http://www.carbonbrief.org/blog/2013/11/solar-activity-and- the-so-called-“little-ice-age”/

Democratic Republic of Congo

Question

Asked by The Lord Bishop of Wakefield

To ask Her Majesty’s Government whether they intend to allocate additional resources to support the implementation of commitments outlined in the Peace, Security and Cooperation Framework for the Democratic Republic of the Congo; and, if so, what will be the main focus of those resources. [HL3484]

Baroness Northover (LD): The UK is currently considering how best to support the Peace Security and Cooperation Framework (PSCF). DFID is engaging with the Democratic Republic of Congo’s National Oversight Mechanism for the PSCF to ensure those that represent local populations, such as civil society organisations, are consulted during implementation. This will include ensuring that there are on-going opportunities for these organisations to provide feedback from the Congolese people affected.

Energy: Renewable Energy

Question

Asked by Lord Tyler

To ask Her Majesty’s Government whether they will allow not-for-profit organisations in receipt of National Lottery funds to be eligible for (1) assistance under the Renewable Heat Incentive, and (2) Feed-in Tariffs.[HL3454]

The Parliamentary Under-Secretary of State, Department of Energy and Climate Change (Baroness Verma) (Con): The Regulations underpinning the Renewable Heat Incentive (RHI) do not allow recipients of lottery funding to become accredited for RHI support. The exception is for plant commissioned between 15 July 2009 and 27 November 2011. In these cases, the grant must be repaid to the granting authority before RHI payments can be made. DECC is currently considering the interaction of public grants and the RHI. In determining this, the department needs to consider

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ensuring value for money for the taxpayer, not over- compensating particular installations and not contravening state aid law.

It is generally not possible for a generator, whether for-profit or not-for-profit, to benefit from both Feed-in Tariffs (FITs) and a grant from a public body, except in specific circumstances, as this would constitute a double subsidy.

Energy: Wind Turbines

Question

Asked by Lord Donoughue

To ask Her Majesty’s Government what is their estimate of the number of bats and birds killed by wind turbines in the United Kingdom during 2012; and what is their projection for such deaths in the year 2030, in the light of the expected increase in the number of turbines operating in 2030.[HL3447]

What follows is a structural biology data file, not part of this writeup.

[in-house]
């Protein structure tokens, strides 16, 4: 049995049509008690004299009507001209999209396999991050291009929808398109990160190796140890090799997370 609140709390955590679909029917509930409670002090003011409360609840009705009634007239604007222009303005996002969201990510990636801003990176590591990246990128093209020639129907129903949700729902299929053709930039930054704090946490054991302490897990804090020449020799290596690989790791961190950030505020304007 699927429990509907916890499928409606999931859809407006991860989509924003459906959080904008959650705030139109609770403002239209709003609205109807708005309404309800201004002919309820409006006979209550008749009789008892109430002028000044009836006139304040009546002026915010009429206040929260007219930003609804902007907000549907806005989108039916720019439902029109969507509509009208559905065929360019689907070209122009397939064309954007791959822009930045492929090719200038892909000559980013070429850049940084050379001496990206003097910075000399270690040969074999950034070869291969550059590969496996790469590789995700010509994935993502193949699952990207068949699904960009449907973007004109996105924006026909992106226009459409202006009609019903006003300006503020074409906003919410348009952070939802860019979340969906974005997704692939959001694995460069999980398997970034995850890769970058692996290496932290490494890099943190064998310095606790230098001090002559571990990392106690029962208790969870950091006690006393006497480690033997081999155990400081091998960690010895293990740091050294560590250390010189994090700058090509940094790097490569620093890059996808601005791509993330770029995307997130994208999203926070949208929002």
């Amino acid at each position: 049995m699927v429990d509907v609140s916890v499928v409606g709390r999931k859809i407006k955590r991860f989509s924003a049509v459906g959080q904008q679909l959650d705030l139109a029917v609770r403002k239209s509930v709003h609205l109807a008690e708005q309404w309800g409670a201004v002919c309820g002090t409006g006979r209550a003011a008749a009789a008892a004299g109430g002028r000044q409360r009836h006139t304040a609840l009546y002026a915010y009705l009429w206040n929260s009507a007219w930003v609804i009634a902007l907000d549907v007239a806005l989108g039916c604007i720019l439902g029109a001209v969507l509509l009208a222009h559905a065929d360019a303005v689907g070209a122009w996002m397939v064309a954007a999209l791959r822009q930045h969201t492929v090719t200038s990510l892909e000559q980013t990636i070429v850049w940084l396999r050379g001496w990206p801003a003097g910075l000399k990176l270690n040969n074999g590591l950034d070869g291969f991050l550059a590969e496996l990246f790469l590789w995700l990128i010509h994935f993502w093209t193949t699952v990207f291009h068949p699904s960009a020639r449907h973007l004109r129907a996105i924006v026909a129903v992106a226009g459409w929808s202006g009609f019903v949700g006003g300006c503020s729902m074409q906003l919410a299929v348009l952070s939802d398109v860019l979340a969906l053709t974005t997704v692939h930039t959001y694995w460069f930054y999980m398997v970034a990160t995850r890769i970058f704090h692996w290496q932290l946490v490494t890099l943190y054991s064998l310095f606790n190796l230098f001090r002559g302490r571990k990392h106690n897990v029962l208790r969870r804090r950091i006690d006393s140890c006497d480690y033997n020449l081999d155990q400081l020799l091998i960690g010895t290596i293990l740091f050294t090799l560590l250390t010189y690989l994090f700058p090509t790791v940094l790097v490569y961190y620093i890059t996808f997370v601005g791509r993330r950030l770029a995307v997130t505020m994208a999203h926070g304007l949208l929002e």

The Parliamentary Under-Secretary of State, Department of Energy and Climate Change (Baroness Verma) (Con): The Department does not hold this information. The National Planning Policy Framework provides strong protection for biodiversity and is clear that an application for renewable energy development should only be approved if the impact is (or can be made) acceptable, when considered alone and in combination with other plans and projects. The National Policy Statement for Renewable Energy Infrastructure (EN-3) sets out possible mitigation measures to remove, or minimise significant adverse impacts on biodiversity. The relevant decision maker must consult with and consider the advice of Government Statutory Nature Conservation Bodies, in making a decision on the acceptability of applications.

Roads: M4

Questions

Asked by Lord Morris of Aberavon

To ask Her Majesty’s Government how the M4 improvement at Newport will be financed; and what contribution will be made by HM Treasury in each of the next three years.[HL3560]

To ask Her Majesty’s Government whether the M4 improvement at Newport will be contingent on the Welsh Government using its new borrowing powers; and whether Her Majesty's Government will finance part or all of the interest costs. [HL3561]

The Parliamentary Under-Secretary of State, Wales Office (Baroness Randerson) (LD): The Government has confirmed that it will enable the Welsh Government to use its existing borrowing powers to fund improvements to the M4 around Newport before its new tax and borrowing powers come on stream. The Welsh Government is currently consulting on options for upgrading the motorway and the detail of how the improvements are funded will be determined when the Welsh Government finalises its plans.